Since the RGB Tumbler will be running off a single coin cell I will need to make sure the ATmega microprocessor doesn't use a single microamp more than necessary. And there are several ways of doing that.
Firstly, let's switch off all peripherals that we won't be using. The "Power Reduction Register", or PRR, is the place for that (refer to section 9.11.3 of the datasheet). And also ACSR for disabling the analog comperator:
// Power-down unused stuff
PRR |= (1<< PRTWI) | (1<< PRTIM1) | (1<< PRSPI) | (1<< PRUSART0); // TWI, Timer1, SPI & USART off
ACSR |= (1<< ACD); // Power-down analog comperator
I have left Timer0 and Timer2 running and turned everything else off.
The next thing is to let the MCU sleep when it's not doing anything. The accelerometer has a sampling frequency of 50 Hz so there are lots and lots of CPU cycles where we are just waiting for the accelerometer. The AVR has several different degrees of sleeping (section 9.1 of the datasheet), but since we will be needing the PWM output to remain active at all times I can only use the "idle" mode that saves the least amount of power. If I had used the NCP5623 LED driver instead I could turn everything off and use "power-down" mode instead and save lots more power.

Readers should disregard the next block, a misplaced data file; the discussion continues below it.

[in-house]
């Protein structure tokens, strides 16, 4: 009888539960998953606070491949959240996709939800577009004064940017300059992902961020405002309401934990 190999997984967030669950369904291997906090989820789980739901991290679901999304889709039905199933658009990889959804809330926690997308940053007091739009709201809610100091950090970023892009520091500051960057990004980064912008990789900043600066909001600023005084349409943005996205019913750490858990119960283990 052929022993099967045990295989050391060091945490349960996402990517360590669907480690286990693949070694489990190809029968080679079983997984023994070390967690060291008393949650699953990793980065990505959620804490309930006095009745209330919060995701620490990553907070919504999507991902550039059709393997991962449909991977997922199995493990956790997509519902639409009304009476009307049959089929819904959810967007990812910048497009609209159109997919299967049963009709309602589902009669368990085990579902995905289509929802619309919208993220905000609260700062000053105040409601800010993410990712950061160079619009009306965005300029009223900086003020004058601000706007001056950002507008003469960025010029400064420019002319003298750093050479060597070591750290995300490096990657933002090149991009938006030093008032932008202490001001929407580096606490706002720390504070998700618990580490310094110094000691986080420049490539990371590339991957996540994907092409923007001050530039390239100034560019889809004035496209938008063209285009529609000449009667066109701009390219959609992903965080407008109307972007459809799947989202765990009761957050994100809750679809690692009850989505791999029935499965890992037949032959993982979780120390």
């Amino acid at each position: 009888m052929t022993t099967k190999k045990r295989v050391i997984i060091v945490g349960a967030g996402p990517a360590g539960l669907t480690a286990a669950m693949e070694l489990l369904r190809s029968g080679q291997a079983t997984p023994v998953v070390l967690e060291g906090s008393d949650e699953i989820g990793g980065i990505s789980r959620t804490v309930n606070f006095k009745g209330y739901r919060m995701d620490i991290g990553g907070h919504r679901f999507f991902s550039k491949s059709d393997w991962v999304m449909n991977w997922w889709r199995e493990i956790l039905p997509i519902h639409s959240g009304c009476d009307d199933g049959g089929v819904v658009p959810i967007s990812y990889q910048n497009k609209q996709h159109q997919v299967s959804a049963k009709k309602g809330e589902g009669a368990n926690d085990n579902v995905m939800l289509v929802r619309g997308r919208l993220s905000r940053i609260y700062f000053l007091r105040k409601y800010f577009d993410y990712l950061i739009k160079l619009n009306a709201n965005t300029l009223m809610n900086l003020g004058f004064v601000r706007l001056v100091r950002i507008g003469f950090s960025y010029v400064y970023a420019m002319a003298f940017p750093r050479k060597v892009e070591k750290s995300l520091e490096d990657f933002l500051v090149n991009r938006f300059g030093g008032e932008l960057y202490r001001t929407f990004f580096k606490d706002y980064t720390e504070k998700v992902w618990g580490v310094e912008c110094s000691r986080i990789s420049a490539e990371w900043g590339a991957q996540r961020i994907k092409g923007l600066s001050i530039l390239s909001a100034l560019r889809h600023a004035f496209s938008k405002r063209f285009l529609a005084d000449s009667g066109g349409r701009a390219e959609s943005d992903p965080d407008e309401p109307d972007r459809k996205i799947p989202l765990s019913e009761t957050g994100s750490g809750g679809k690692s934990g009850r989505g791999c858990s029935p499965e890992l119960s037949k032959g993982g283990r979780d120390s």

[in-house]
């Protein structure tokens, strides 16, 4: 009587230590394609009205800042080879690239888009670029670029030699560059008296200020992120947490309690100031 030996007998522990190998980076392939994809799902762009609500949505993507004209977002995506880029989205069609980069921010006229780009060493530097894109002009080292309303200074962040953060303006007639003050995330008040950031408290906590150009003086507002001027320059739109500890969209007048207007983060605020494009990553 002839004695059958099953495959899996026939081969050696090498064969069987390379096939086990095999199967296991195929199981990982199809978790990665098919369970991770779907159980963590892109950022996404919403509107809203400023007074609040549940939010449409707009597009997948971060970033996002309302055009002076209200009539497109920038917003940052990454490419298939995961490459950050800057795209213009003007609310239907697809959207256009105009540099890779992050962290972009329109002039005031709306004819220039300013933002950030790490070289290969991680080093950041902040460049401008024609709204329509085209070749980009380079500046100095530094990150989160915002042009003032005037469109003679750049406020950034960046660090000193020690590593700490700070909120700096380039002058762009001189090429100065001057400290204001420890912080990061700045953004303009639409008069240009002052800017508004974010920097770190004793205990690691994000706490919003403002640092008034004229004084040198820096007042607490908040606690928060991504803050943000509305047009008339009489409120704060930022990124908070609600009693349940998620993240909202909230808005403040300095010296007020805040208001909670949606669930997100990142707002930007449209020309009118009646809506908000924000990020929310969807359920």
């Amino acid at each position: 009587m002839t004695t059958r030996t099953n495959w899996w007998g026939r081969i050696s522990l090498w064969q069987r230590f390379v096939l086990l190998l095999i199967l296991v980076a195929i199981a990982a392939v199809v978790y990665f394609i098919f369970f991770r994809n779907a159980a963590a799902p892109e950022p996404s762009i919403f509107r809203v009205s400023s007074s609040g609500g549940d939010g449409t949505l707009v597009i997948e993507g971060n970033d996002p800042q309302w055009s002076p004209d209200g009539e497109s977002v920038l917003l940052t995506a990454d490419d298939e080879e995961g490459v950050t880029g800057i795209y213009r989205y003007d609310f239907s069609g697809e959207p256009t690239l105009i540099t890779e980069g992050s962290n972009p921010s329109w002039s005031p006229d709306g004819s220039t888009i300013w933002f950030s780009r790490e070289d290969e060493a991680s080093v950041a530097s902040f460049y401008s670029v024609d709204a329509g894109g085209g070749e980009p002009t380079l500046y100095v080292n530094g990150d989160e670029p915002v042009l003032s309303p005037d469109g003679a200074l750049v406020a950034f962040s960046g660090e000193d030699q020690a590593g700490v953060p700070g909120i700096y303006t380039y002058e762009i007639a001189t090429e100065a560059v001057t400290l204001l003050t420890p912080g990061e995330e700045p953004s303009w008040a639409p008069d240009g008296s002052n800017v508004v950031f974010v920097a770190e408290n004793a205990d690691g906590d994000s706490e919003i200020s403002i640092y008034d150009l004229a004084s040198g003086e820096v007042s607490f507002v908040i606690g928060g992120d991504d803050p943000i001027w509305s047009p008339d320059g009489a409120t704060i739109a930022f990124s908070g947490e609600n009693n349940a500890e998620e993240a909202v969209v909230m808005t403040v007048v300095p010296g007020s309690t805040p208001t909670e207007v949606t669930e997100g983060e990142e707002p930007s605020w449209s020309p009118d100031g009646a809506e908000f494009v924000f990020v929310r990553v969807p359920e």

I am using the Watchdog Timer (section 10.8 in the datasheet) to wake up the CPU periodically. With a prescaler of 0, the Watchdog times out every 2048 cycles of the 128 kHz Watchdog oscillator for a 16 ms delay or a 62.5 Hz frequency. In other words, the Watchdog kicks the CPU awake every 16 ms to let it do its stuff (everything takes place in the Watchdog Timer interrupt handler) after which it will go to sleep again.
To see how much time was spent awake and how much time was spent sleeping, I useed an output pin which I set high on wake-up and low just before sleeping. This is what it looks like on my scope:
Channel two (blue) shows the "CPU active" pin. Channel one (yellow) is the PWM output for one of the LEDs.
As can be seen, the CPU is only active about 4% of the time and sleeping the remaining 96%.
Here's a close-up of the active time:
The CPU is only active about 600 µs every 16 ms. And in that time, three analog readings are taken from the accelerometer and the PWM duty cycles are adjusted correspondingly.